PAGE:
Until recent years, owning a high-end chassis rifle was restricted to those with an excess cash problem, as many such rifles easily hit and surpass the $10,000 mark. For the most part, these rifles — used in both Precision Rifle Series (PRS) competition and among hardcore long-range enthusiasts of all stripes — have been produced mostly by small manufacturers and custom shops, hence the crushing price tags often associated with them.
The game all changed several years ago with Ruger’s entry into the long-range marketplace and the introduction of the Precision Rifle, a chassis-type rifle that partly mimics a bolt-gun and simultaneously employs many features typically found on the AR-type platform.
Originally introduced in .308 Winchester and 6.5 Creedmoor, the Precision Rifle has already proven itself as a serious long-range workhorse. It’s also highly affordable, with an MSRP of $1,599, and comes in four calibers: .308 Win., 5.56 NATO/.223 Remington, 6.5 Creedmoor and the hot new 6mm Creedmoor.
- Type: bolt-action, centerfire
- Caliber: 6mm Creedmoor
- Capacity: 10 rds., accepts Magpul-type magazines (ships with two)
- Barrel: 24-in., 5R rifling, 1:7.7-in. twist
- Overall Length: 43.25-46.75 in.
- Folded Length: 35.60 in.
- Weight: 10.8 lbs. (w/out scope)
- Stock: Folding buttstock w/ adjustable comb/length of pull
- Handguard: Ruger Short-Action
- Trigger: Ruger Marksman, adjustable 2.25-5 lbs.
- MSRP: $1,599
- Manufacturer: Ruger; Ruger.com
The Perfect Pairing
As they say in business and life, timing really is everything. While many rifles and cartridge designs have come and gone, the ones that last usually capitalize on good timing, popular acceptance, and elite performance. Case in point: the 6mm (originally the .244 Rem.) and .260 Rem. While each remains an incredibly capable cartridge, neither has garnered overwhelming or widespread popularity. Compare that to Hornady’s introduction in 2007 of the 6.5 Creedmoor, an offspring of the .30 TC and .308 Win. Realistically, it’s the ballistic equivalent of the .260 Rem., with the exception that it can seat long, sleek bullets farther out in the case and still fit in an AR-10-type rifle or short-action. Similar as it may be in performance, however, the 6.5 Creedmoor outshines the .260 in popularity, especially among long-range shooters (the .260 still has a solid following).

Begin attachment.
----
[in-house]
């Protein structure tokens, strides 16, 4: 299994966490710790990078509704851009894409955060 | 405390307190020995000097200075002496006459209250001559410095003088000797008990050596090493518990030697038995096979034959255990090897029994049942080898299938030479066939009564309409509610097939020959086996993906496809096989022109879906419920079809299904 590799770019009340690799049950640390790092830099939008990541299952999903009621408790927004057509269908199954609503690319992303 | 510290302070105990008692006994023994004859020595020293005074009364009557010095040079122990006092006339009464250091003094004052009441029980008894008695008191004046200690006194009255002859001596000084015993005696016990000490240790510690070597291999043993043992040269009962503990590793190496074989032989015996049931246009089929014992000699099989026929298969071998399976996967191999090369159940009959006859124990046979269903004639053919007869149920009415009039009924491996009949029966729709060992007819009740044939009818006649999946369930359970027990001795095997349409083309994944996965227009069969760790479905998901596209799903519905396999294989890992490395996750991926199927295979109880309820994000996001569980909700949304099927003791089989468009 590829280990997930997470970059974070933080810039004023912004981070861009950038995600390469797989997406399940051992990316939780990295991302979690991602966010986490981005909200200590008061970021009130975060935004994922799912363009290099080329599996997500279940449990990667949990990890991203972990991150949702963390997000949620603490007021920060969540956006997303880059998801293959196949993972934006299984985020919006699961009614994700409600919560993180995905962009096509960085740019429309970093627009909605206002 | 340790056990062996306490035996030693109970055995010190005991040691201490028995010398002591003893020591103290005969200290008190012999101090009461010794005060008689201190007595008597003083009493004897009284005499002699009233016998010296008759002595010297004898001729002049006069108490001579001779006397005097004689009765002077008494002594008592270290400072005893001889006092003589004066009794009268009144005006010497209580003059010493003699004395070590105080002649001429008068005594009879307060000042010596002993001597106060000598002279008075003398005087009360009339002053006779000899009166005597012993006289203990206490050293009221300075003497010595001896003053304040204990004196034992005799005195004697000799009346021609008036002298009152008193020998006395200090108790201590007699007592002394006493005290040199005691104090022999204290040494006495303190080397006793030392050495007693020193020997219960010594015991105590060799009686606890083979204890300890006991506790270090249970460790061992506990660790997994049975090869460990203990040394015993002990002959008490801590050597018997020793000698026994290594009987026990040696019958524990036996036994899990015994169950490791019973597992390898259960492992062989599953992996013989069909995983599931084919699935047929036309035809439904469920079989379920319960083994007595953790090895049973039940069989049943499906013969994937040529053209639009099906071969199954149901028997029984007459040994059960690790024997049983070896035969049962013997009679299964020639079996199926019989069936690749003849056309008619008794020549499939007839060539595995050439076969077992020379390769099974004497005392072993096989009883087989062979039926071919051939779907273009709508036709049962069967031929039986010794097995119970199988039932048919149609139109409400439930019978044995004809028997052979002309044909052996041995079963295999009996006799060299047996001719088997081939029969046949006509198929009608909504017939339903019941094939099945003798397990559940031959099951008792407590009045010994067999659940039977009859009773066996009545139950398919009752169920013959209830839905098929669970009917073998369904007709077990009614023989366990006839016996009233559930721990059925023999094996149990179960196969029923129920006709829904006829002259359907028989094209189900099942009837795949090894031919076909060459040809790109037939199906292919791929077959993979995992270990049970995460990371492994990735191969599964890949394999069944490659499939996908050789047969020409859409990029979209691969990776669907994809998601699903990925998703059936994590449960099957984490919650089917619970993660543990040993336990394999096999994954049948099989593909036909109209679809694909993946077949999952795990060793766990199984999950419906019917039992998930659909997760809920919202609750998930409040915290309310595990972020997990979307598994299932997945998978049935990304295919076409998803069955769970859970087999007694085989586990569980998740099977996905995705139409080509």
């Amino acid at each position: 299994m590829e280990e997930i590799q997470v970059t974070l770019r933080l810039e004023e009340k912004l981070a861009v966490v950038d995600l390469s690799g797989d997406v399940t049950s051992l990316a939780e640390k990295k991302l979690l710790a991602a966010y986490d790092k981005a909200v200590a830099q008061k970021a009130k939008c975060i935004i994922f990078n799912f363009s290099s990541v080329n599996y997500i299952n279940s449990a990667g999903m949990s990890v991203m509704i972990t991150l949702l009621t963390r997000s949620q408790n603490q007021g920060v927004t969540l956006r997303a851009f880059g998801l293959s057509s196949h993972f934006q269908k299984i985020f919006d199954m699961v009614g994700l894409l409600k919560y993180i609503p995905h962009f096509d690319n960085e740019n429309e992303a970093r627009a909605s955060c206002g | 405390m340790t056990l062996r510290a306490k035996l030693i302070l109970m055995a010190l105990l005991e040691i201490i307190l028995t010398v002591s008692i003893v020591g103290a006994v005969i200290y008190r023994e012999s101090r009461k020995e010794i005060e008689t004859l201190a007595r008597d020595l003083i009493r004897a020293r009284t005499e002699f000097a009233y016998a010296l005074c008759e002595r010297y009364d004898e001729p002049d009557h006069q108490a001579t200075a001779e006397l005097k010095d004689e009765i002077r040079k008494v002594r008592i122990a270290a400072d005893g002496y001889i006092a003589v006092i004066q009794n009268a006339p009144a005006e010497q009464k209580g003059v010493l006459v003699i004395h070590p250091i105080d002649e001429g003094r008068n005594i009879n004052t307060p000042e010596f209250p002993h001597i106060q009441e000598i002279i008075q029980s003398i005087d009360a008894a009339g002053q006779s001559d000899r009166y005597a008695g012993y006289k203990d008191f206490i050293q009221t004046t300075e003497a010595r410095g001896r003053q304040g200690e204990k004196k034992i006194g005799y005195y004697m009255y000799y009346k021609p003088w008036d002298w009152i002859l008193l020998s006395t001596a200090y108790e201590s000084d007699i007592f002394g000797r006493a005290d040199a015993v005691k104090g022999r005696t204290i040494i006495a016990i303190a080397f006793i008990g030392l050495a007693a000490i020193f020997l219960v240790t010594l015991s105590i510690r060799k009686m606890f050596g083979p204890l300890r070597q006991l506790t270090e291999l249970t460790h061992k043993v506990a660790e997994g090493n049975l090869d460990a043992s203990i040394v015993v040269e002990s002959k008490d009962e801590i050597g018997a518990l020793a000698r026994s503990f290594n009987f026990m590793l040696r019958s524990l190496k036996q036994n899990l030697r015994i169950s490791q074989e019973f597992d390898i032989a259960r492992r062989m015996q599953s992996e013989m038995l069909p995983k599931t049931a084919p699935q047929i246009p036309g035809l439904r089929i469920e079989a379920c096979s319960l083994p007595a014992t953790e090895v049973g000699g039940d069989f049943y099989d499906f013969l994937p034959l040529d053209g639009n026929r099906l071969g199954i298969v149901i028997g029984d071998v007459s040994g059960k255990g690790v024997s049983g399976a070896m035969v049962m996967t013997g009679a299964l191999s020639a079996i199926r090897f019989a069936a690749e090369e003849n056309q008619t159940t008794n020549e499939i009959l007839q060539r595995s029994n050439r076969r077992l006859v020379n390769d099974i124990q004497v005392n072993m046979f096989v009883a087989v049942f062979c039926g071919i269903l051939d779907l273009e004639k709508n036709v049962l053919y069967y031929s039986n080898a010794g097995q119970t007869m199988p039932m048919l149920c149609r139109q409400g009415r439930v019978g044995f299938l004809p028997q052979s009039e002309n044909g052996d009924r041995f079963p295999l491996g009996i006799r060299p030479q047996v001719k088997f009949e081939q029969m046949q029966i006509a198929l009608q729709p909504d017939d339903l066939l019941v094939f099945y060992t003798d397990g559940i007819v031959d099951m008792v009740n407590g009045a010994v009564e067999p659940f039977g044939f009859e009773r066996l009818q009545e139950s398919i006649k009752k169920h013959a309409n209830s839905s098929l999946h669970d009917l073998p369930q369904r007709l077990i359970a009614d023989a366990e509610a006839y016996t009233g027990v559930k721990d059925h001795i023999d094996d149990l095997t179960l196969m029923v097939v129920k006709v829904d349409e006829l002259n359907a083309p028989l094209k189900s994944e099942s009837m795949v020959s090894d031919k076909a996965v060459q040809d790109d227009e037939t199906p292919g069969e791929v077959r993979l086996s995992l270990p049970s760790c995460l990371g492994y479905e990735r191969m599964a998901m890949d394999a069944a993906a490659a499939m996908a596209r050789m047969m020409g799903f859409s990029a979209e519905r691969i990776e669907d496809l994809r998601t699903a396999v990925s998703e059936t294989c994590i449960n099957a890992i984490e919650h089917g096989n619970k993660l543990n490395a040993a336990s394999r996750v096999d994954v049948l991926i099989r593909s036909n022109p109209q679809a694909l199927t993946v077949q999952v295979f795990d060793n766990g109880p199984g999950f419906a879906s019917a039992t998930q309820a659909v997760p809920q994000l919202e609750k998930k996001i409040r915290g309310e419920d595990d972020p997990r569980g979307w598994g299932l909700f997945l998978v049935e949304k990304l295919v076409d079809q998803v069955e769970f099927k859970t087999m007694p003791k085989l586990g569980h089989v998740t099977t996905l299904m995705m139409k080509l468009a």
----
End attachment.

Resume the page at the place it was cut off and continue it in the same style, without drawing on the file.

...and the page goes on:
The same is true of Hornady’s newest cartridge, the 6mm Creedmoor. It’s ballistically equal to the .243 Win., yet again allows shooters to seat longer bullets farther out — creating greater accuracy potential — in an AR-10-type, semi-automatic rifle, something that doesn’t jive with the .243. The 6mm is the brainchild of Outdoor Life editor John Snow, who hatched the idea for the cartridge while brainstorming for an article about wildcatting. He teamed up with Hornady on the cartridge, which was shortly thereafter discovered by PRS shooters and quickly caught fire.
The other major development in the popular rise of the Creedmoor, especially among the competition crowd, came via Ruger, which started manufacturing Precision Rifles in both calibers, as well as rifles in their American line. Now you can buy a sub-$2,000, off-the-shelf rifle capable of breaking the 1,000-yard barrier with factory-loaded ammunition that’s also very reasonably priced. This review is based on Ruger’s Precision Rifle in 6mm Creedmoor.
Deep Six Rising
What makes the 6mm Creedmoor so effective is that it creates little recoil, launches a high BC bullet at roughly 3,000 fps, and functions well in AR-type rifles that are ideal for PRS. But all that ballistic prowess remains unrealized potential without a premium platform, which is why the Ruger Precision Rifle is such a critical component in the long-range equation.
The Precision Rifle features an AR-10-type receiver, but instead of semi-auto, gas-operation relies on a manually operated bolt. The safety is identical to that of the AR platform, while a beveled mag well makes for easy, no-look loading of magazines. The bolt itself features a three-lug design with 70-degree throw and dual cocking cams, and when operated drives rearward into an AR-type buffer tube in the stock. An oversized bolt handle is ideal for rapid fire without lifting your head from the stock, a sheer necessity in timed long-range competition. The bolt handle can be replaced via Allen wrench, and the bolt is removed by folding the stock and depressing a lever on the left side of the receiver (same release as American rifles).
The stock is a proprietary Ruger design, which the company dubs its Precision MSR stock. It features cheek piece and length of pull adjustments, which are easily made by releasing a lever and turning one of two dials. The rear of the stock features a lavish rubber butt pad and an underside Picatinny rail mount with QD sling mounting options. The stock folds to the left with a simple push of a button, which is located at the rear of the receiver.
No long-range rifle would be complete without a stellar trigger, and the Precision Rifle is no exception. It features Ruger’s Marksman Adjustable Trigger, which can be set between 2.25 to 5 pounds. The trigger on the rifle reviewed here was just below 3 pounds, which is exactly what you want for a tack-driving setup. Whether in the American rifle or the Precision, the Marksman trigger is fully capable of accuracy at and beyond 1,000 yards.